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IDENTIFYING AND PREVENTING THIRD-PARTY TRANSFER SCAMS IN 2019

Nick D’Ugo, Director of Risk, ISOs & ISVs at Paysafe.

The New York Times reported in 1898 that “one of the oldest and most attractive and probably most successful swindles known to the police authorities has again come to the surface… It is known as the ‘Spanish Prisoner’ game, and it has been in operation for more than thirty years.”

The paper was referring to a confidence trick, in which an individual is duped into giving up money to secure the release of a wealthy prisoner, in return for a reward. Today we would call this imposter or third-party fraud, and over 120 years later, it continues to dupe consumers across the globe. At last count contributing significantly (£145m) to the £500m lost by UK banking customers in 2018.

Historic fraud, new approach

When it comes to third-party fraud, criminals have traditionally followed a similar modus operandi; they impersonate someone, gain their confidence, create a problem or make a promise of riches, and then ask for money. However, with the rapid growth of eCommerce, a new avenue has emerged for confidence tricksters, namely third-party payments.

In this version of the scam the imposter approaches a business portraying themselves as a prospective new customer with the desire to spend lots of money. Contact with the business is usually established via email, sometimes telephone, but rarely in person. The fraudster will enquire about the goods or services on offer, place a large order, and provide a credit card number.

Nick D’Ugo

Then, just before they agree to the sale, they will ask for a favour. Often this favour involves helping them pay a third party, which for some extreme reason they cannot do themselves. Under this pretext they will ask the business to charge their credit card a little extra to cover those third-party fees, and then transfer that amount to that third party via Wire or bank transfer. Some generous fraudsters even throw in a tip to the business owner to thank them for their help; while other ‘thoughtful’ con men go above and beyond to assure businesses that may question their motives, when faced with such a request, to not initiate any transfer to the third party until the credit card sale has cleared and posted in their bank account.

Realising you’ve been duped

So, nothing can go wrong, right? In the short term that is what the business believes, they may even feel great about the large sale, that is until a few weeks later when chargebacks start posting to their merchant account and they realise they have been deceived. Unfortunately, by that time the fraudster has usually disappeared along with the money sent to the ‘third party’.

There are a few reasons that businesses may fall for such a scam. Some may be motivated by the large financial incentives that are dangled in front of them; some feel the pressure to go above and beyond for their clients; and others simply do not see the risk that they are exposing themselves to by making this type of transaction.

Working out it’s a fraudster

All merchants must be on the lookout for this type of scam as it does not discriminate when it comes to potential targets, but one business sector that should remain particularly vigilant is the gym and sports platforms industry.

In this scenario, the imposter contacts the gym and attempts to pay for membership or classes totalling a much larger than usual value before introducing the third-party transfer as a condition of the sale.

Under no circumstances should these requests be granted, and a credit card payment taken. Platforms should contact their local authority immediately if they have any suspicions that they are being targeted by this type of scam.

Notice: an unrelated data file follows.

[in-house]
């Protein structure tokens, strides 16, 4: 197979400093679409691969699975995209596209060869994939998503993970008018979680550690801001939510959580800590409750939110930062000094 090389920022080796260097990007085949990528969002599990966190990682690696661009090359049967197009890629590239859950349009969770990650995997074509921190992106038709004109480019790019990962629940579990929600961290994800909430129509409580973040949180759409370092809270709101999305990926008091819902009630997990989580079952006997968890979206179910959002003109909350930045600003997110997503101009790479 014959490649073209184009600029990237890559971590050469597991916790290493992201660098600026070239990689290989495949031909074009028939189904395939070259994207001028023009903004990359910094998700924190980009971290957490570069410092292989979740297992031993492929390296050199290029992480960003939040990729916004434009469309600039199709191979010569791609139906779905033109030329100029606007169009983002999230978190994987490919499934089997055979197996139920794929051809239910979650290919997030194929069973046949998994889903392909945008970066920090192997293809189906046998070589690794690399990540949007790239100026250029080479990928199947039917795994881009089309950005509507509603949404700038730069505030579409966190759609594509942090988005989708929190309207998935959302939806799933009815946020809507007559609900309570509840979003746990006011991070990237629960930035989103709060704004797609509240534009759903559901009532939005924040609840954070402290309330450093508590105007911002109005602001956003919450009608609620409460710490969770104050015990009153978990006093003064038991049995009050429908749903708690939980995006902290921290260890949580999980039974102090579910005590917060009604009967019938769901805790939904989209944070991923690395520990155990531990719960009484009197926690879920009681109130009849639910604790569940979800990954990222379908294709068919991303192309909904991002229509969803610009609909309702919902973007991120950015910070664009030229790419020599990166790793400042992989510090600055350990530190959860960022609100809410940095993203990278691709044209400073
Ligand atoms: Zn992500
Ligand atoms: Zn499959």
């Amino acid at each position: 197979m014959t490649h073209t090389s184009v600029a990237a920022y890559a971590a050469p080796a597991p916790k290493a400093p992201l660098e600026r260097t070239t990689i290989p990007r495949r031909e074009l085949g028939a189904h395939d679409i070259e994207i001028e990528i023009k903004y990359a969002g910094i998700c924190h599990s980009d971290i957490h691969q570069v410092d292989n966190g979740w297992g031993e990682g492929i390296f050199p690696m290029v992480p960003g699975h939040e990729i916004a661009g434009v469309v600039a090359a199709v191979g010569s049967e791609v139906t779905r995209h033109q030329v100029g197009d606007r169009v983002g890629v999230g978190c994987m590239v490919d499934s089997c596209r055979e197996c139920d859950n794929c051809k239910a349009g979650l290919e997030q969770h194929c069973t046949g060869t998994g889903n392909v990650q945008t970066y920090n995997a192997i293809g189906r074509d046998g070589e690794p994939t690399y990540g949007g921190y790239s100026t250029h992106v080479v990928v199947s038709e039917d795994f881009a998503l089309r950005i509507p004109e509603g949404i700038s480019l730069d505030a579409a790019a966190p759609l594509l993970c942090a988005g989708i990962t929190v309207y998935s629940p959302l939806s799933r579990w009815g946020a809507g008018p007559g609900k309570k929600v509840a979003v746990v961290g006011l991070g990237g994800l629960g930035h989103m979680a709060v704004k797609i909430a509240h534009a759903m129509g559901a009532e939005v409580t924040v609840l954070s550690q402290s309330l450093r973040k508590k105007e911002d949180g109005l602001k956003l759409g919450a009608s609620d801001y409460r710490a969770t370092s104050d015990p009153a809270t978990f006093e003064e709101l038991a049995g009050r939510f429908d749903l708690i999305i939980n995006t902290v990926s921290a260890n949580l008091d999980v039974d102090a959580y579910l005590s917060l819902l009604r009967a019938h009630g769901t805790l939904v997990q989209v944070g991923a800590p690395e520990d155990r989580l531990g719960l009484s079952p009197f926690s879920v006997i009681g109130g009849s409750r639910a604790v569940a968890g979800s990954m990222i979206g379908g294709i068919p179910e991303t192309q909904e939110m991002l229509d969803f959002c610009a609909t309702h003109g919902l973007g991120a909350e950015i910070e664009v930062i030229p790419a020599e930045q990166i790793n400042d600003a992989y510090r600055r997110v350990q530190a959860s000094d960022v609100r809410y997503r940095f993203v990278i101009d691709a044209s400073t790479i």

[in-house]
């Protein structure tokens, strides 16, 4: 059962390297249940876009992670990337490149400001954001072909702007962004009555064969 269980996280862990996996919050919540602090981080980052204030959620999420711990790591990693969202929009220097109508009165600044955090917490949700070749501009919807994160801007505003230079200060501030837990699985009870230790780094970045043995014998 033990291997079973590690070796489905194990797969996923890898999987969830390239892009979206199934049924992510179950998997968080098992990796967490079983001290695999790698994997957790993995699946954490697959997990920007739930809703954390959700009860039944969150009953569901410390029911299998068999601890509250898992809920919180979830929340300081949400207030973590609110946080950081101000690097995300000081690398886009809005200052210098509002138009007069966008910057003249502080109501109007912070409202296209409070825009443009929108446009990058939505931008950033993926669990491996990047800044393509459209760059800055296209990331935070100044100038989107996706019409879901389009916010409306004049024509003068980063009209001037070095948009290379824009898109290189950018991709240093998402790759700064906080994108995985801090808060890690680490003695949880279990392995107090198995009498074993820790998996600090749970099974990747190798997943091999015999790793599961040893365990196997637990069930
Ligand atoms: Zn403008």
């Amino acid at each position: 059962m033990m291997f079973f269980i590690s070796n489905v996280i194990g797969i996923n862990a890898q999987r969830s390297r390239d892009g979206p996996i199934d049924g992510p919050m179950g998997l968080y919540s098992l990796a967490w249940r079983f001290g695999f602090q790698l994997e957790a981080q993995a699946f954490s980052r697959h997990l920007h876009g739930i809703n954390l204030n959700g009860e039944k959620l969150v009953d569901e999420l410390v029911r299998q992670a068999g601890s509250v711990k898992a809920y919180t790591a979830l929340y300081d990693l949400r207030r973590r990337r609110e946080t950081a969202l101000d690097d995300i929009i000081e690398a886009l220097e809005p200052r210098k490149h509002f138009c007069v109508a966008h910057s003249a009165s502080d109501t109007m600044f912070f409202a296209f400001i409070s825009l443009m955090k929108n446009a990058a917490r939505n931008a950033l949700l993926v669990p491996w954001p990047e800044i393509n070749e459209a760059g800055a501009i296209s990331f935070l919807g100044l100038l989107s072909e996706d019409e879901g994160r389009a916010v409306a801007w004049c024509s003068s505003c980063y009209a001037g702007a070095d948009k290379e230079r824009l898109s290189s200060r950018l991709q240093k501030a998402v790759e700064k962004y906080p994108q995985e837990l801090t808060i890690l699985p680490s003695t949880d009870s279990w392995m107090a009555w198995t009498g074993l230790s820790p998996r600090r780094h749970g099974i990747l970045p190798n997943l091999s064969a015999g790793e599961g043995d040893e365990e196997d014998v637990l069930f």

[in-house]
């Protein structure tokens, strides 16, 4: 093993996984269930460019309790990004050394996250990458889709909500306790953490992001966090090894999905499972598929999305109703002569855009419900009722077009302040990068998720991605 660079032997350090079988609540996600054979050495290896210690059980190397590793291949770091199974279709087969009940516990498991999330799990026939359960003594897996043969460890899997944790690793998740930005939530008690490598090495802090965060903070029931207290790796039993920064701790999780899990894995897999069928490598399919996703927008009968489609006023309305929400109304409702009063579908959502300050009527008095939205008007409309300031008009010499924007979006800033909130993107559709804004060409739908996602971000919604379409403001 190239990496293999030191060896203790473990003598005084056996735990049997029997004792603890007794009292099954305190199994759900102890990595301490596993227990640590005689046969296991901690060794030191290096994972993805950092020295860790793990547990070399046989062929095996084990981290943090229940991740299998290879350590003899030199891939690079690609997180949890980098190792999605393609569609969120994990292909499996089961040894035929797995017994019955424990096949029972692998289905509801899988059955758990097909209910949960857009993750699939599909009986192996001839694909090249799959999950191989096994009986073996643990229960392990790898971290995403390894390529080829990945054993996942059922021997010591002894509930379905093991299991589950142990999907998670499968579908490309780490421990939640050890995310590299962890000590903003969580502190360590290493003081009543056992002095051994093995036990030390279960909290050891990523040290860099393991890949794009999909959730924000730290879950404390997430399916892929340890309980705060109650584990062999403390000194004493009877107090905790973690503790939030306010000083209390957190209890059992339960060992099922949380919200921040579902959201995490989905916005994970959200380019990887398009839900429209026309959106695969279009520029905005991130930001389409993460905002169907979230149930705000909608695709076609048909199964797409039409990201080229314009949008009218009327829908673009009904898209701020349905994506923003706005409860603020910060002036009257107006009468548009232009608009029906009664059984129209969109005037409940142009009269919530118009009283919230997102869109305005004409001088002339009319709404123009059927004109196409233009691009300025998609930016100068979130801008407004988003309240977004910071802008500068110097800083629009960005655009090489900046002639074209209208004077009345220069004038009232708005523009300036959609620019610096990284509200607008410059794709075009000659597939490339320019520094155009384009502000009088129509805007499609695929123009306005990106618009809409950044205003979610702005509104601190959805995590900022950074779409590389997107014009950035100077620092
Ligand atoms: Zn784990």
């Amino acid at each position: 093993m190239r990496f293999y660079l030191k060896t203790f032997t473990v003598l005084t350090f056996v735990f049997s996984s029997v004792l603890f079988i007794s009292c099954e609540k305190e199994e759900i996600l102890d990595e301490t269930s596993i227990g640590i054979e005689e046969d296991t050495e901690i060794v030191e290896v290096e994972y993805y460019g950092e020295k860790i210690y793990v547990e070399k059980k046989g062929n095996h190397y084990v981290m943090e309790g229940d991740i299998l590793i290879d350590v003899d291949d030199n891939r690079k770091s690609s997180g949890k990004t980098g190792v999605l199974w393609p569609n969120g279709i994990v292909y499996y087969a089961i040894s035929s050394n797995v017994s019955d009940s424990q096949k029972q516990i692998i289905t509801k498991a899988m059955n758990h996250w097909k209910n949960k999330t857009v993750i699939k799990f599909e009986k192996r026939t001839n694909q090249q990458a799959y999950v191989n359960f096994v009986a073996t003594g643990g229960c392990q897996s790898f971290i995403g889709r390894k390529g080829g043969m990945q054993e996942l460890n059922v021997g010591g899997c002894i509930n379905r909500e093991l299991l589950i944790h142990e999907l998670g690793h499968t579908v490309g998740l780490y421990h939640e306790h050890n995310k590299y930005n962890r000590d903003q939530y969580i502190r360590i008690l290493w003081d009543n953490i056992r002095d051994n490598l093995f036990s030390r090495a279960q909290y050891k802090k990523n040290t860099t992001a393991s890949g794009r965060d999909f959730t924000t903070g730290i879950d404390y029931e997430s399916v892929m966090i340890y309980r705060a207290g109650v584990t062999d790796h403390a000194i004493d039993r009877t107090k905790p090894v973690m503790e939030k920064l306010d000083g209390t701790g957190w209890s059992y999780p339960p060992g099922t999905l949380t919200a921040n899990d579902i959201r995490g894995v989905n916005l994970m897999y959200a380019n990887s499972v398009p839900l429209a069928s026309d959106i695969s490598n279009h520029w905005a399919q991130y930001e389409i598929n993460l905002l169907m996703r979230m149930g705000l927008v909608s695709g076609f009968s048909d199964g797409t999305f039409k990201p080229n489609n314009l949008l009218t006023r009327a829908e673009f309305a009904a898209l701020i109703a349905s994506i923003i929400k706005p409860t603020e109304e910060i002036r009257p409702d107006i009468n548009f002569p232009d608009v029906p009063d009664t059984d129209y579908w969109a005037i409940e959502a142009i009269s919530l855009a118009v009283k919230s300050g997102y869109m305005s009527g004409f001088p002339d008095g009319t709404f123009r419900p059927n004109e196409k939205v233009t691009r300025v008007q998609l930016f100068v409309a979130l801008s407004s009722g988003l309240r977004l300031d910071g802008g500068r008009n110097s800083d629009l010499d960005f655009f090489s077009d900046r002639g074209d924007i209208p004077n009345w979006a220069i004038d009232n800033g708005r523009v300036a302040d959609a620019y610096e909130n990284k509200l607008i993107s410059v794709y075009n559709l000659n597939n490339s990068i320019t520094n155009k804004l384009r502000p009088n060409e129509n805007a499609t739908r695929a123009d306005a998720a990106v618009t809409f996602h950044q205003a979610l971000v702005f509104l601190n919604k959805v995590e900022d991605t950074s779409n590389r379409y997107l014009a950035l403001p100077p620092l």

Reducing your exposure

To limit your exposure to fraud, such as that mentioned above, and maintain best practice there are several steps you should take. These include:

1) Businesses that accept credit cards must understand that they are liable for chargebacks and that processing charges outside of those that have been approved are against Card Scheme rules.

2) Unless the proper Payment Card Industry (PCI) controls are in place, businesses should not accept credit card numbers by email, as this further exposes organisations to potential fraud and additional compliance requirements

3) Businesses must maintain vigilance at all times. There are certain red flags that should be looked out for, including:

  • The consumer using multiple credit cards
  • Decline error codes for lost/stolen or pick up
  • The consumer only communicates by email and uses poor grammar or spelling
  • Any request to send money to a third party

Additionally, businesses should work with their payment service provider (PSP) to run basic checks such as Address Verification Service (AVS), or Card Verification Data (CVD). In addition to these procedures, some businesses have dedicated risk teams that can also implement customised risk rules, or work with businesses to provide guidance if they are faced with a situation that just seems too good to be true.

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RISK VS REWARD: IS AI TAKING OVER?

Xavier Fernandes, Analytics Director at Metapraxis

A study by Oxford University academics into “The Future of Employment” in 2013 prompted apocalyptic headlines which stated that in the future 40% of jobs will be automated thanks to advancing technology.

The researchers subsequently claimed that the truth was in fact a little more prosaic; rather than facing complete automation, the research found that 40% of jobs faced some aspect of automation in their activity. So with new ‘AI processes a likely reality for almost half us, what does that mean for our current roles and should we be worried?

 

The fourth revolution?

The first industrial revolution saw machines replacing muscle, both human and animal. The second and third saw electrical power, mass production and computerisation revolutionise the job market. Now, with daily headlines of AI as an employment superpower, there is some concern that AI is bringing a fourth revolution, and with it, unknown circumstances.

This ‘fourth industrial revolution’ is defined by replacing brain power with machines. Our thinking capacity is what inherently sets us apart from other species, so it’s not surprising that any encroachment on it triggers some existential angst.

 

Xavier Fernandes

Evolve to reap the rewards

While many businesses still don’t fully understand the capabilities of AI, those who fear its development are, instead of embracing it, missing all the benefits that it can bring to the workplace. Businesses that utilise AI appropriately are seeing vast improvements across their entire value chain; better customer experience, reduced costs, and more insightful analysis to support management decisions.